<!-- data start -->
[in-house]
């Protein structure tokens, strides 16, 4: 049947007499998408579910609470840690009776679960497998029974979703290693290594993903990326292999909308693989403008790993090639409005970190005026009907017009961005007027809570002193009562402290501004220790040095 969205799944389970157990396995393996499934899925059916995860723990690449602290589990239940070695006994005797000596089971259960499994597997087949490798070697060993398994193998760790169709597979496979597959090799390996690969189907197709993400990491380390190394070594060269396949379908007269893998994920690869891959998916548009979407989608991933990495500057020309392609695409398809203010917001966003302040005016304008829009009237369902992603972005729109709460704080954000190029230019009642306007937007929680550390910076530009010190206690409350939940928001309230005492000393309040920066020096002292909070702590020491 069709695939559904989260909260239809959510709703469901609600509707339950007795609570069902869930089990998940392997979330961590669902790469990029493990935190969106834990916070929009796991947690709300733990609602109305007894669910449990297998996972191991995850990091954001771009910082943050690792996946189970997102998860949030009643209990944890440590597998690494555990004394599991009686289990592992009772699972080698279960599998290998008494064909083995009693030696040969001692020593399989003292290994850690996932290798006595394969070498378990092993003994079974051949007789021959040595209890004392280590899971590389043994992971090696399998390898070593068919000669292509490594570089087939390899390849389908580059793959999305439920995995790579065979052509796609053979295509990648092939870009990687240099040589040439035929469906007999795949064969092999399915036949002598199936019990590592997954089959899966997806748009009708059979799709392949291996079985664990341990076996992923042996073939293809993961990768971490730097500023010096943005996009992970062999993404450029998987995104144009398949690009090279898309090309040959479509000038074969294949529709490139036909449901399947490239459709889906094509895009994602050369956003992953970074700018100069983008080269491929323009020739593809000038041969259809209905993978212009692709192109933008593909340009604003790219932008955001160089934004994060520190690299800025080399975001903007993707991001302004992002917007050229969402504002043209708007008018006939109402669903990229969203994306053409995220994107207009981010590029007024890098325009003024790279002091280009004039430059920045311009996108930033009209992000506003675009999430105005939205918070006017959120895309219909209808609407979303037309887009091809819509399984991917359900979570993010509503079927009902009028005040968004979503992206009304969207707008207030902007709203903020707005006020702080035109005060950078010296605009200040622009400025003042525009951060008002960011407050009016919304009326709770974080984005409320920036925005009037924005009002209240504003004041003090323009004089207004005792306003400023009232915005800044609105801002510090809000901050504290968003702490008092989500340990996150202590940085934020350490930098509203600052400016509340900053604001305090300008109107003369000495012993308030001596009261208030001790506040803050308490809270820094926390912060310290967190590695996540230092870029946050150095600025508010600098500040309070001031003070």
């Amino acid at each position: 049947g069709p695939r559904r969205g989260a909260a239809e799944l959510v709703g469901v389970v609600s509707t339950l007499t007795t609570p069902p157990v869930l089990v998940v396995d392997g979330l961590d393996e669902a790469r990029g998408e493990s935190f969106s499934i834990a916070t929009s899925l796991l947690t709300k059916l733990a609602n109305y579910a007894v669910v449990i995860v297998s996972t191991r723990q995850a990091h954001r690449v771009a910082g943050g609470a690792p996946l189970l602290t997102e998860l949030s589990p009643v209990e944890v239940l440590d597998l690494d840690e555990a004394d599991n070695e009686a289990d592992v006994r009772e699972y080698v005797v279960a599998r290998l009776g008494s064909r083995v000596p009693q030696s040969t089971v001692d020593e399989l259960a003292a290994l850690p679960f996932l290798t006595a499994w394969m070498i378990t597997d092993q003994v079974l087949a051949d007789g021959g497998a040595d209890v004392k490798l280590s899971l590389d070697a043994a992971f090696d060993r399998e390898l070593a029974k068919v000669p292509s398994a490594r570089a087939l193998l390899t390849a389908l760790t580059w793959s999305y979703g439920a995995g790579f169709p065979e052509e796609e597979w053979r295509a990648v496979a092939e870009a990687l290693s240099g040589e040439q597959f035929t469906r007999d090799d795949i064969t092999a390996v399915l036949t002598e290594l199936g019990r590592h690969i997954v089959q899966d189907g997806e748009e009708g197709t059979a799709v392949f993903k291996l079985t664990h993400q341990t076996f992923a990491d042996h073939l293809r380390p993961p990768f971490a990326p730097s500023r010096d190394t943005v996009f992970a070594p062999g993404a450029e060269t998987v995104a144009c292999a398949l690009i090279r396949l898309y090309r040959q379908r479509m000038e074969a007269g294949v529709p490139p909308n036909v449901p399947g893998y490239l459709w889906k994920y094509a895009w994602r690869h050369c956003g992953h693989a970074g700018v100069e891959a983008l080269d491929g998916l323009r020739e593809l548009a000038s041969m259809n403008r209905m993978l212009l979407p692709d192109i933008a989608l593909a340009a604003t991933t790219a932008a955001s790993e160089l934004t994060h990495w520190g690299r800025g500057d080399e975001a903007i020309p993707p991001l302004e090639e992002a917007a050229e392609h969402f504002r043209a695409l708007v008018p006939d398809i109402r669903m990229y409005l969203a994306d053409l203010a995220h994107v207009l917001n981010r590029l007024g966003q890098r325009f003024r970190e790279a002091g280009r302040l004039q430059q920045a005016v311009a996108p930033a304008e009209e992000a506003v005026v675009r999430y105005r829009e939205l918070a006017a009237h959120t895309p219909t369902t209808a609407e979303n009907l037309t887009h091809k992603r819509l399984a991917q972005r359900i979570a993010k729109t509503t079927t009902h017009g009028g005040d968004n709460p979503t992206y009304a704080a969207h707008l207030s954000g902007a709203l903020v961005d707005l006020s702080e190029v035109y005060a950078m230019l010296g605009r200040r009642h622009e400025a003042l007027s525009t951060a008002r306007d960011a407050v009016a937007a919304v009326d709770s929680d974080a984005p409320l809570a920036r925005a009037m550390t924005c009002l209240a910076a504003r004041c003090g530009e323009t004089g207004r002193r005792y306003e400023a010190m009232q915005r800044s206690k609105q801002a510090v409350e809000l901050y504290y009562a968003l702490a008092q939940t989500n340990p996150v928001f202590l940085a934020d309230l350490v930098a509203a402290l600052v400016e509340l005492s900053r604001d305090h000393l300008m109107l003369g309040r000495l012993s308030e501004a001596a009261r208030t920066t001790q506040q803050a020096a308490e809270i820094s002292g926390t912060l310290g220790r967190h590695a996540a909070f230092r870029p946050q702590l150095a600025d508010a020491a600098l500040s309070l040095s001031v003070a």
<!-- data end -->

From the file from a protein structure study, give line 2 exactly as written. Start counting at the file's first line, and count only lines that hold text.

């Protein structure tokens, strides 16, 4: 049947007499998408579910609470840690009776679960497998029974979703290693290594993903990326292999909308693989403008790993090639409005970190005026009907017009961005007027809570002193009562402290501004220790040095 969205799944389970157990396995393996499934899925059916995860723990690449602290589990239940070695006994005797000596089971259960499994597997087949490798070697060993398994193998760790169709597979496979597959090799390996690969189907197709993400990491380390190394070594060269396949379908007269893998994920690869891959998916548009979407989608991933990495500057020309392609695409398809203010917001966003302040005016304008829009009237369902992603972005729109709460704080954000190029230019009642306007937007929680550390910076530009010190206690409350939940928001309230005492000393309040920066020096002292909070702590020491 069709695939559904989260909260239809959510709703469901609600509707339950007795609570069902869930089990998940392997979330961590669902790469990029493990935190969106834990916070929009796991947690709300733990609602109305007894669910449990297998996972191991995850990091954001771009910082943050690792996946189970997102998860949030009643209990944890440590597998690494555990004394599991009686289990592992009772699972080698279960599998290998008494064909083995009693030696040969001692020593399989003292290994850690996932290798006595394969070498378990092993003994079974051949007789021959040595209890004392280590899971590389043994992971090696399998390898070593068919000669292509490594570089087939390899390849389908580059793959999305439920995995790579065979052509796609053979295509990648092939870009990687240099040589040439035929469906007999795949064969092999399915036949002598199936019990590592997954089959899966997806748009009708059979799709392949291996079985664990341990076996992923042996073939293809993961990768971490730097500023010096943005996009992970062999993404450029998987995104144009398949690009090279898309090309040959479509000038074969294949529709490139036909449901399947490239459709889906094509895009994602050369956003992953970074700018100069983008080269491929323009020739593809000038041969259809209905993978212009692709192109933008593909340009604003790219932008955001160089934004994060520190690299800025080399975001903007993707991001302004992002917007050229969402504002043209708007008018006939109402669903990229969203994306053409995220994107207009981010590029007024890098325009003024790279002091280009004039430059920045311009996108930033009209992000506003675009999430105005939205918070006017959120895309219909209808609407979303037309887009091809819509399984991917359900979570993010509503079927009902009028005040968004979503992206009304969207707008207030902007709203903020707005006020702080035109005060950078010296605009200040622009400025003042525009951060008002960011407050009016919304009326709770974080984005409320920036925005009037924005009002209240504003004041003090323009004089207004005792306003400023009232915005800044609105801002510090809000901050504290968003702490008092989500340990996150202590940085934020350490930098509203600052400016509340900053604001305090300008109107003369000495012993308030001596009261208030001790506040803050308490809270820094926390912060310290967190590695996540230092870029946050150095600025508010600098500040309070001031003070």